This is a nice history of Wikipedia by its founder, Jimmy Wales.
Monday, January 31, 2011
Saturday, January 29, 2011
Friday, January 28, 2011
This is a pretty cool site as it allows one to create your own maps. In other words, you can select a region of the world and then decide what you want the kids to label. Once you have made your decision, a map made exactly to your specifications is created as a word document. Thanks to a tip from Edugalaxy.
Wednesday, January 26, 2011
This site pretty much has it all from myths (and a "family tree" of the gods, to architecture, arts, Olympics, wars, people, culture and geography. Pretty much everything for your Greece unit. Of course another place to go is the Wikipedia entry or for a quick visual go to the Qwiki movie or finally go to Fotopedia for lots of images of the period.
If you ever want to bring your world history students up to date, one of the ways to do so is the Lede from the NYTimes. They get people to e-mail them video from hot spots around the world. Above is one from the 25th of January of protests in Egypt. The end of the video, for me, is interesting as once the protesters move on, it is back to the normal beeping and erratic driving which I witnessed when I was in Egypt last spring.
Tuesday, January 25, 2011
Monday, January 24, 2011
Saturday, January 22, 2011
Qwiki is about to go to the alpha phase, meaning if you go to their site, you can sign up to work them on the early stages. Quiki is getting a lot of press and basically will be a search engine that will make a quick movie on whatever you want to know about. So here is a quick movie on the Great Wall, Machu Picchu and the Taj Mahal. It is pretty cool - even if it is done in metallic "computer speak."
Saturday, January 15, 2011
This is a site that lets you enter in your questions and answers for jeopardy and it instantly creates the game for you. You then store it on their site and can see what others have developed. Here are other games you can use like Who Wants to Be A Millionaire, Wheel of Fortune and $25,000 Pyramid.
I stumbled upon this video while grabbing the latest This Day in History. I wish I had found it before I taught the French Rev! Once you have viewed the video, if you click on "Watch similar videos" to the right of the video, there is also a cute one on Napoleon.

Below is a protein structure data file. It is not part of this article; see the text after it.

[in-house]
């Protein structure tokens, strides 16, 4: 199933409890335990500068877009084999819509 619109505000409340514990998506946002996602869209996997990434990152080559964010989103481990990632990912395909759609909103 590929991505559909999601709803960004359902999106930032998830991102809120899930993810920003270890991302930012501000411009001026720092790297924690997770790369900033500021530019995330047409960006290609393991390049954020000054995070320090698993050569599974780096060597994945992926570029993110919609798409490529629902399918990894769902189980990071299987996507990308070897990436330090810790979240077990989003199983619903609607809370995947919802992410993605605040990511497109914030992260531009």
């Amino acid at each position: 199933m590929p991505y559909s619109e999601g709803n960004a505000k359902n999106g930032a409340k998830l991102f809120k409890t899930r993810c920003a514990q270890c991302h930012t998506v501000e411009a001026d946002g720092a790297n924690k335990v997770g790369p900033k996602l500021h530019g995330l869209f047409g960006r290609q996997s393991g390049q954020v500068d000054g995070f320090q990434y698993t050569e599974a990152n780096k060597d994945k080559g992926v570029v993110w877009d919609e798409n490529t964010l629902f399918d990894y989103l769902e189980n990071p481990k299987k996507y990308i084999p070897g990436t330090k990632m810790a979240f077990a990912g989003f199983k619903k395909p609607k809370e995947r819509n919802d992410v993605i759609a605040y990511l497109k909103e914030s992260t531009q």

History.com is actually populated with an abundance of short, well done videos. You can access them from the main page by clicking on the Videos link at the top of the page.
Sunday, January 9, 2011
Friday, January 7, 2011
Tuesday, January 4, 2011
I have a sign in my classroom which asks why students should study history and it is one of the first exercises I ask my students to ponder. But I have never been able to vocalize it as nicely as AP World guru Peter Stearns does here. Included in his reasons are because it provides identity, allows us to analyze evidence, is good citizenship, helps us understand morality and more.
Monday, January 3, 2011
Most of you have seen the Common Craft how to videos online by now that explain how various items work on the Internet. Above is a great example from Mr. Kulowiec whose class had to create a "Common Craft" how to video on Islam. You can see other example at his class link.
One of the fastest growing companies on the Internet is BitTorrent. It allows you and others to download huge files very quickly. This would allow your students, for example, to work on a video together that one of them uploaded onto say Youtube.com. The video above explains it. The downside is that you (or your students) will have to download a small file and not all schools allow this without permission.
It is interesting that we do not know for sure what Leonardo DaVinci looked like. But watch the video above and it will give you some pretty convincing idea that we do have proof of what he looked like. I like it not so much because we care what he looked like, but rather because it shows are students how historians have to make educated guesses. I found it at OpenCulture.